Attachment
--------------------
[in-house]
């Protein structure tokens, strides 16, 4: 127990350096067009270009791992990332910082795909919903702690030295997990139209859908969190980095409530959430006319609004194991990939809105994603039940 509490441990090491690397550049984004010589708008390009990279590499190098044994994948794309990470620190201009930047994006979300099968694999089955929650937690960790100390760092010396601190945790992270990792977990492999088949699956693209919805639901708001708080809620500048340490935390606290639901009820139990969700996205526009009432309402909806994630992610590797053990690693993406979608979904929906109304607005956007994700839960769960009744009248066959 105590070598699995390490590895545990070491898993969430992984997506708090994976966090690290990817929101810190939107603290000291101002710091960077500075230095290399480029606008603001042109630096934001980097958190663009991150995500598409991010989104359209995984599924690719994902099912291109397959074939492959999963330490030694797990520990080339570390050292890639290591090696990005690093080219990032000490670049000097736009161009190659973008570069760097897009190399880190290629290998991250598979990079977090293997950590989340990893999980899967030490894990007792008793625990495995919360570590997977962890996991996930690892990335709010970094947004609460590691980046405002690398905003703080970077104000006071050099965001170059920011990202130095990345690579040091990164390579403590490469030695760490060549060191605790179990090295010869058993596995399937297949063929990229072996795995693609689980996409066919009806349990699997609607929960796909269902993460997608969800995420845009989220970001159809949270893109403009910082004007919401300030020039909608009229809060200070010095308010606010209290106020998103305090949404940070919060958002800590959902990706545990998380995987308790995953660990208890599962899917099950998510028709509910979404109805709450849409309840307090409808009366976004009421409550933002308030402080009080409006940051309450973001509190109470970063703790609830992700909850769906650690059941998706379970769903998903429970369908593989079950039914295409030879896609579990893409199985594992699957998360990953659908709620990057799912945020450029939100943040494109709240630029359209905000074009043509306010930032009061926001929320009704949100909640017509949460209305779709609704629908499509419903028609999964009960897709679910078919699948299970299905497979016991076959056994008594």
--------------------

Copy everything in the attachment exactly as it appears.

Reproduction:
[in-house]
């Protein structure tokens, strides 16, 4: 127990350096067009270009791992990332910082795909919903702690030295997990139209859908969190980095409530959430006319609004194991990939809105994603039940 509490441990090491690397550049984004010589708008390009990279590499190098044994994948794309990470620190201009930047994006979300099968694999089955929650937690960790100390760092010396601190945790992270990792977990492999088949699956693209919805639901708001708080809620500048340490935390606290639901009820139990969700996205526009009432309402909806994630992610590797053990690693993406979608979904929906109304607005956007994700839960769960009744009248066959 105590070598699995390490590895545990070491898993969430992984997506708090994976966090690290990817929101810190939107603290000291101002710091960077500075230095290399480029606008603001042109630096934001980097958190663009991150995500598409991010989104359209995984599924690719994902099912291109397959074939492959999963330490030694797990520990080339570390050292890639290591090696990005690093080219990032000490670049000097736009161009190659973008570069760097897009190399880190290629290998991250598979990079977090293997950590989340990893999980899967030490894990007792008793625990495995919360570590997977962890996991996930690892990335709010970094947004609460590691980046405002690398905003703080970077104000006071050099965001170059920011990202130095990345690579040091990164390579403590490469030695760490060549060191605790179990090295010869058993596995399937297949063929990229072996795995693609689980996409066919009806349990699997609607929960796909269902993460997608969800995420845009989220970001159809949270893109403009910082004007919401300030020039909608009229809060200070010095308010606010209290106020998103305090949404940070919060958002800590959902990706545990998380995987308790995953660990208890599962899917099950998510028709509910979404109805709450849409309840307090409808009366976004009421409550933002308030402080009080409006940051309450973001509190109470970063703790609830992700909850769906650690059941998706379970769903998903429970369908593989079950039914295409030879896609579990893409199985594992699957998360990953659908709620990057799912945020450029939100943040494109709240630029359209905000074009043509306010930032009061926001929320009704949100909640017509949460209305779709609704629908499509419903028609999964009960897709679910078919699948299970299905497979016991076959056994008594």